Support from key House Democrats for the GOP-authored budget is eroding, putting into question the legislatures ability to override a veto by Gov. Bev Perdue, if it comes.
They dont have the votes to override, and they know it, said Rep. Dewey Hill, a Whiteville Democrat. Hill was one of five House Democrats who helped legislative Republicans enact their own budget last year over Perdues objections.
Perdue has not said what she will do about the $20.2 billion budget that she says falls short of meeting critical needs. She has made several public overtures to Republican legislative leaders about a compromise, but legislators have rejected those suggestions. Perdue and her staff also have met twice with the five Democrats, Hill said, the second meeting Thursday.
She has until Sunday night to sign the budget, veto it, or let it become law without her signature.
Hill said Perdue did not give any hints what she would do, but he told a Perdue staff member he would be willing to vote to sustain a veto or to walk out of the room during the vote.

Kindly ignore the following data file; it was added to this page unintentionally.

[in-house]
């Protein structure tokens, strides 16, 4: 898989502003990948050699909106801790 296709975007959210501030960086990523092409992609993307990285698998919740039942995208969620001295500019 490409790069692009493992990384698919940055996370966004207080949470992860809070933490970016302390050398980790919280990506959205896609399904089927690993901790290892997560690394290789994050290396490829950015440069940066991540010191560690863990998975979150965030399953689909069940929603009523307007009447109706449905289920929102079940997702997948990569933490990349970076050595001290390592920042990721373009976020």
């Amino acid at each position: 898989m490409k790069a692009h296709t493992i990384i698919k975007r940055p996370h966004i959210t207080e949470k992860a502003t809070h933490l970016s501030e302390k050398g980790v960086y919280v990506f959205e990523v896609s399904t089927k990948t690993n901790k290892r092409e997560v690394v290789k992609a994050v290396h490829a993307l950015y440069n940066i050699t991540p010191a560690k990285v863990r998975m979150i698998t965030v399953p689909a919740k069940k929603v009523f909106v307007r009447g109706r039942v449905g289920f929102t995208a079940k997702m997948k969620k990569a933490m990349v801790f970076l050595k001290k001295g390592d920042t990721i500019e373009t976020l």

The question of how many legislators vote is critical because each chamber needs at least three-fifths of members present and voting to override. Hill said he doubted House leadership would try to override a veto knowing they would lose.
But House Speaker Thom Tillis said last week the House would take an override vote. We would clearly move to override the veto, primarily because of how irresponsible it would be to not do that, he said. We are talking about hundreds of millions of dollars hanging in the balance.
Rep. Bill Owens, an Elizabeth City Democrat, said Thursday that he was leaning not to override right now.
Owens wanted to tax video sweepstakes to raise money, but that idea died. Now, he wants legislative leaders to negotiate a compromise with the governor.
I hope they work it out, he said.
Tillis spokesman Jordan Shaw said its too early to predict the results of a House override attempt.
To say we dont have the votes right now is a little premature, he said. Its always changing. We dont know what shes going to do.
Rep. William Brisson, a Dublin Democrat who voted with Republicans, said he would continue to support the GOP budget because rejecting it would mean that state employees and teachers wouldnt get raises. Brisson said he wishes the budget had more for schools, but theyll be better off under the new budget than they would be under the budget legislators passed last year that would kick in July 1.
The legislature passes a two-year budget in odd-numbered years, and in even-numbered years comes back to make adjustments. The budget it passed last year does not include the raises or gas-tax cap.
I dont think that would be good for the people, Brisson said.
Staff writer John Frank contributed.